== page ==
Unfortunately, the positive outcome of Hinders’ case is uncommon. Though the IRS “established a special procedure for people whose assets were involved in structuring to request a return of their forfeited property or funds” in June 2016 following a Congressional inquiry, the same IRS publication also notes that, as of February 8, 2017, the Service “is no longer accepting applications,” leaving taxpayers with limited recourse.
While the IRS has relaxed its civil asset forfeiture policies in an effort to reduce unjustified seizures of legal income, business owners and other taxpayers may still be at risk of losing valuable assets in cases where the IRS determines that “exceptional circumstances” exist. Business owners and other individuals who have recently made one or more large deposits under the $10,000 threshold, or who have failed to report large transactions using Form 8300, are advised to discuss compliance with an experienced business tax attorney serving S corporations, C corporations, limited liability companies (LLCs), partnerships, and sole proprietorships.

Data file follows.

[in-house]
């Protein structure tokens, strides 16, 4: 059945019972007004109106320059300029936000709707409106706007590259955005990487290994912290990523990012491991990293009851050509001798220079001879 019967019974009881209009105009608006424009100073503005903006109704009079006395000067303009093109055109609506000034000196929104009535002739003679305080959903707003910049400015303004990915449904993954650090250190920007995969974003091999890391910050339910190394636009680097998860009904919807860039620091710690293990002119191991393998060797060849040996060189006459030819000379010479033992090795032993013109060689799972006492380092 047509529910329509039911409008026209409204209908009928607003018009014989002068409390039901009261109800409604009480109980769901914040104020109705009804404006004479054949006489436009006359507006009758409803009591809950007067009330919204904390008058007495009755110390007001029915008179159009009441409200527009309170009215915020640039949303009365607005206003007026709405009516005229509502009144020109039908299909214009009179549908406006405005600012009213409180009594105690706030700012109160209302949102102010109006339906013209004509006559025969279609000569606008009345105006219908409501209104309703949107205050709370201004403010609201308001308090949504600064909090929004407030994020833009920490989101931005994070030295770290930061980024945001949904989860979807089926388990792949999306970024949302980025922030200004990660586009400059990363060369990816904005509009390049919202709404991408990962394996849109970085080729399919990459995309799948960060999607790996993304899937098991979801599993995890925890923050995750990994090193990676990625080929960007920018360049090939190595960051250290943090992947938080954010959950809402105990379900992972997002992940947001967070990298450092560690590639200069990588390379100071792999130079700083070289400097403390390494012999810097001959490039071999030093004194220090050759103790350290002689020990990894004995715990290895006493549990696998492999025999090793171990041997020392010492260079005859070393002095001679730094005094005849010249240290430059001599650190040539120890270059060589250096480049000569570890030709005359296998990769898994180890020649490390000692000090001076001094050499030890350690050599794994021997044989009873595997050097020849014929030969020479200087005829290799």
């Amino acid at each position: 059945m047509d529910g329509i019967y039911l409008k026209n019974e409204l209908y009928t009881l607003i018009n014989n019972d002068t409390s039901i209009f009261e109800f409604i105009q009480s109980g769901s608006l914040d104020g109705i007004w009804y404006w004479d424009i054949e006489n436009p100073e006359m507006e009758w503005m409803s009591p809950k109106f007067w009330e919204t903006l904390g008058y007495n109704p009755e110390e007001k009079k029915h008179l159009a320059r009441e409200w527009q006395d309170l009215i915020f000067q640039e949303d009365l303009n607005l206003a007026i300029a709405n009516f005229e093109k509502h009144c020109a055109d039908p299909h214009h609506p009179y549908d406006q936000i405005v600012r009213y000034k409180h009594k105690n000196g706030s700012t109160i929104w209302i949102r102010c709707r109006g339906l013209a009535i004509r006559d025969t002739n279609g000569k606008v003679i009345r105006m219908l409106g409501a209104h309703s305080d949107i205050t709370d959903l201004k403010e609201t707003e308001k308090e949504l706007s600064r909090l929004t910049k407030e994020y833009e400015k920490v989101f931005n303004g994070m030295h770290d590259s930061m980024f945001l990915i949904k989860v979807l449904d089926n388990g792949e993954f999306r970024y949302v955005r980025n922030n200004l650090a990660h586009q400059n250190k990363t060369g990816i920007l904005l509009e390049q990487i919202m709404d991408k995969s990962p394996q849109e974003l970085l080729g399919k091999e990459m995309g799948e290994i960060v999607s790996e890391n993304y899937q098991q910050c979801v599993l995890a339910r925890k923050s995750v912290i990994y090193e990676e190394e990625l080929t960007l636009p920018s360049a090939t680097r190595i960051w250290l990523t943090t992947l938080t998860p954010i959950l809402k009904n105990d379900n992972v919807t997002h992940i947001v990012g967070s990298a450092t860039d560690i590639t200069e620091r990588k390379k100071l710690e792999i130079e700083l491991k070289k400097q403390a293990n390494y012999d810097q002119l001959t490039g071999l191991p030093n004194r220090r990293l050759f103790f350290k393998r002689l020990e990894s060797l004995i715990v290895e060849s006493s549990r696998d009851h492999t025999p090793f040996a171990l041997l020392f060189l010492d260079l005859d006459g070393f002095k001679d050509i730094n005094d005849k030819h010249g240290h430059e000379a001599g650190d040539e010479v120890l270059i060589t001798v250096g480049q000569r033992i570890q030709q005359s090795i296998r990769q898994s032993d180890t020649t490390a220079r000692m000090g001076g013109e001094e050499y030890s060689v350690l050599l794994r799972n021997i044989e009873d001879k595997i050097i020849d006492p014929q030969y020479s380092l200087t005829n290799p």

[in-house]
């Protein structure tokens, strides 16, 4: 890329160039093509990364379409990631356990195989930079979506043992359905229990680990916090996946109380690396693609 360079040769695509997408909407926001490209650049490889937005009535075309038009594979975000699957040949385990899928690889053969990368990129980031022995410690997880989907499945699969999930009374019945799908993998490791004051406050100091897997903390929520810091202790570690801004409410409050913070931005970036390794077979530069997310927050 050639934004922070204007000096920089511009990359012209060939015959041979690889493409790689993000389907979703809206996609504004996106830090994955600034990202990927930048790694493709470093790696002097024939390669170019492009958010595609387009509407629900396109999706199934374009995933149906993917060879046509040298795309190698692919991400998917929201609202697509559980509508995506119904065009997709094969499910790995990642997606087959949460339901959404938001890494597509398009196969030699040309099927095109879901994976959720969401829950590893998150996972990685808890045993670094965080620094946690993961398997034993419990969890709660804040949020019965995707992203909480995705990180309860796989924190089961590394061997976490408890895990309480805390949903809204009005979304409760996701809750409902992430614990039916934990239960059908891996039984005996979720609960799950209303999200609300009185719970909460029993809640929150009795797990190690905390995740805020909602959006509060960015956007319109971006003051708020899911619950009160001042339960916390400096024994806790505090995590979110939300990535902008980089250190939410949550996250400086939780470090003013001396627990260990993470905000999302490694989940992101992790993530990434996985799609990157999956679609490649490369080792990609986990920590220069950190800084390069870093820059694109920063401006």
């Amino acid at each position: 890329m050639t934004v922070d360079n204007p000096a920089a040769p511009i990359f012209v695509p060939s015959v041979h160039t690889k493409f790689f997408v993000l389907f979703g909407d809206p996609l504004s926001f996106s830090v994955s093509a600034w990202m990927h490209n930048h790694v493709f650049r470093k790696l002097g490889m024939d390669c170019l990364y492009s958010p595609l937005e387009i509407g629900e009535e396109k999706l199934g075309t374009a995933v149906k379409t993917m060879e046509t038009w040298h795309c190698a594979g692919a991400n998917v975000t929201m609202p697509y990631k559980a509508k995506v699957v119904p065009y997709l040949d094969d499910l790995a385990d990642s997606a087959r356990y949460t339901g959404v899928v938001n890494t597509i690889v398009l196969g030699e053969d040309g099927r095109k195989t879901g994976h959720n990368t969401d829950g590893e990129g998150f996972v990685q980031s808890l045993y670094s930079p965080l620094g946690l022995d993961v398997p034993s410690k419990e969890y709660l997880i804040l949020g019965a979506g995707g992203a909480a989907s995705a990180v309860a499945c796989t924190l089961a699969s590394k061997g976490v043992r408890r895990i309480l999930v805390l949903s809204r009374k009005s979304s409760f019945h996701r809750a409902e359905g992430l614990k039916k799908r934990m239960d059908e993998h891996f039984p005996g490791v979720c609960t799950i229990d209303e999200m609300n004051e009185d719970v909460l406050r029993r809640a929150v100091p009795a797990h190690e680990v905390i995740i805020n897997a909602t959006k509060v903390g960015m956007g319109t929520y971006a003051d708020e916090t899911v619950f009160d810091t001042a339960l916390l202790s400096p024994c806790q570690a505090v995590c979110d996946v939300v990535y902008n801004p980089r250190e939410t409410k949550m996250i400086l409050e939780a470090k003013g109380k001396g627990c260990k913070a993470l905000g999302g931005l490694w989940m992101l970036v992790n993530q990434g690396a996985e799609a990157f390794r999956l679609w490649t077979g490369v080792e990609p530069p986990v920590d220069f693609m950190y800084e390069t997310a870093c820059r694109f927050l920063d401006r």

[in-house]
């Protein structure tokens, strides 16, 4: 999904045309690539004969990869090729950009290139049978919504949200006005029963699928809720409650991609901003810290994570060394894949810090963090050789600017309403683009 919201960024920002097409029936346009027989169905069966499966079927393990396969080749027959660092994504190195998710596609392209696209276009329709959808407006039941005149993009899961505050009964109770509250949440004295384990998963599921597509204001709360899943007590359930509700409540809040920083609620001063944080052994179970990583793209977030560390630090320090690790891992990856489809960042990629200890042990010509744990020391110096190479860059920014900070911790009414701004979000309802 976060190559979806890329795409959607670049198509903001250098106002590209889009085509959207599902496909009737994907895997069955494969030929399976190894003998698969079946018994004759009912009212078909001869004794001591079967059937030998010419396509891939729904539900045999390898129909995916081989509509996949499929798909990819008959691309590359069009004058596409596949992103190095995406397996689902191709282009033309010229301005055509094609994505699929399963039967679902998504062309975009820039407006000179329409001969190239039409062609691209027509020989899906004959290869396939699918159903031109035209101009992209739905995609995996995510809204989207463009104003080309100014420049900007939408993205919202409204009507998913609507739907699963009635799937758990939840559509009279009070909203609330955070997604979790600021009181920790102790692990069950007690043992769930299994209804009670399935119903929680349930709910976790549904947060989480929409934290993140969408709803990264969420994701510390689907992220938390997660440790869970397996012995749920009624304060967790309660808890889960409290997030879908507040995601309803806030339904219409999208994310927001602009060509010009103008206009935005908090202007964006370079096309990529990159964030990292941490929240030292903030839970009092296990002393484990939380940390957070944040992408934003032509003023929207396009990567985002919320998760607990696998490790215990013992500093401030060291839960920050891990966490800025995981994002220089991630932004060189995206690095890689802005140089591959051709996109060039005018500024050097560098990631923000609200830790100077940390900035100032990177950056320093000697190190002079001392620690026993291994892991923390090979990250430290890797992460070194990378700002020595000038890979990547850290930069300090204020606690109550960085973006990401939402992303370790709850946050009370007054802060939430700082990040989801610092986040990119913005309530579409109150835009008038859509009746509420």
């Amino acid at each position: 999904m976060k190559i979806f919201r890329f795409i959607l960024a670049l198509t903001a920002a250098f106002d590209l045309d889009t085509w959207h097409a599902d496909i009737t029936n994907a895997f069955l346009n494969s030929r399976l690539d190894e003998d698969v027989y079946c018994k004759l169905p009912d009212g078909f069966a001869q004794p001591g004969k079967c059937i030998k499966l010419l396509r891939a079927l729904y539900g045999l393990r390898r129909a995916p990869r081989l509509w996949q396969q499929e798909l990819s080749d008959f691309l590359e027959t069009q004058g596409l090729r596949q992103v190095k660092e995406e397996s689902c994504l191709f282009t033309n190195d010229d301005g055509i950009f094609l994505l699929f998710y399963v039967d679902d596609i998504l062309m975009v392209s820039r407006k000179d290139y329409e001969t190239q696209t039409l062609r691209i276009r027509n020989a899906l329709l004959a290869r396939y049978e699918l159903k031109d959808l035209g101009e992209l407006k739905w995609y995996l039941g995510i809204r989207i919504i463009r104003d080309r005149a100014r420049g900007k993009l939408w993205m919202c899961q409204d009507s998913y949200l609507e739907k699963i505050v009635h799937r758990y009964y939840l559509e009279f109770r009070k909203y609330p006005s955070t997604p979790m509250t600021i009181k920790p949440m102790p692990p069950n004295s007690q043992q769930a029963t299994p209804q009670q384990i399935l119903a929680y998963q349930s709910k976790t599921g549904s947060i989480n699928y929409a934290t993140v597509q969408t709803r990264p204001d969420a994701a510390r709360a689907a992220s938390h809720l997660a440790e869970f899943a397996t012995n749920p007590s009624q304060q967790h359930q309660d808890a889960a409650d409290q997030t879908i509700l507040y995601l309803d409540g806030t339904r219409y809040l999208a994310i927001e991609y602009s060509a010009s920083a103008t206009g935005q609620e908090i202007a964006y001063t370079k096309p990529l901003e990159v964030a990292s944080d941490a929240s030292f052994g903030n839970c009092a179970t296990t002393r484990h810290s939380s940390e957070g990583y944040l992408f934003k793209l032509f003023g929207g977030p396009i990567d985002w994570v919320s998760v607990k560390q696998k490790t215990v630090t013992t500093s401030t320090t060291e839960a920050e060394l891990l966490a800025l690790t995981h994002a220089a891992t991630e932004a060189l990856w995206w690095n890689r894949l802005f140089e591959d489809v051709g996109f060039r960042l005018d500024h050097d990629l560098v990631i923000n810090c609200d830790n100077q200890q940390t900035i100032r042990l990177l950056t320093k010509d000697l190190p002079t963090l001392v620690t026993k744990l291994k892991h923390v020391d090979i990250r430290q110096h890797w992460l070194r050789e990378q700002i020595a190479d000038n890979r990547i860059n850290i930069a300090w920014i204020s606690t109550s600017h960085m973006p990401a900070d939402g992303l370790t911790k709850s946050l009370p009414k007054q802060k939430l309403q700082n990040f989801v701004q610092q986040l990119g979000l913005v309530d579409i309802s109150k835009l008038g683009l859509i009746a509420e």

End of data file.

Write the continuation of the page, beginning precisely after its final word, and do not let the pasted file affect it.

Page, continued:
At the Tax Law Office of David W. Klasing, our trusted team of zealous accounting and tax professionals brings decades of combined experience to each matter we handle, and, in addition to offering general tax planning guidance, is prepared to provide aggressive representation in the event of an audit or criminal charge. To arrange a reduced-rate consultation concerning Form 8300, income reporting requirements, or other matters pertaining to civil asset forfeiture, contact us online, or call the Tax Law Office of David W. Klasing at (800) 681-1295 today.
Also, we’ve expanded our offices! In addition to our offices in Irvine and Los Angeles, the Tax Law Offices of David W. Klasing now have offices in San Bernardino, Santa Barbara, Panorama City, and Oxnard! You can find information on all of our offices here.
Here is a link to our YouTube channel: click here!
Here is a link to our practice video on warning signs than an audit has gone criminal.
What is an eggshell tax audit?
What is an effective tax defense in an IRS eggshell tax audit?
So, you cheated on your taxes and you are under a tax audit…
Why should I hire a tax attorney to represent me in a tax audit?
Foreign income and information non-compliance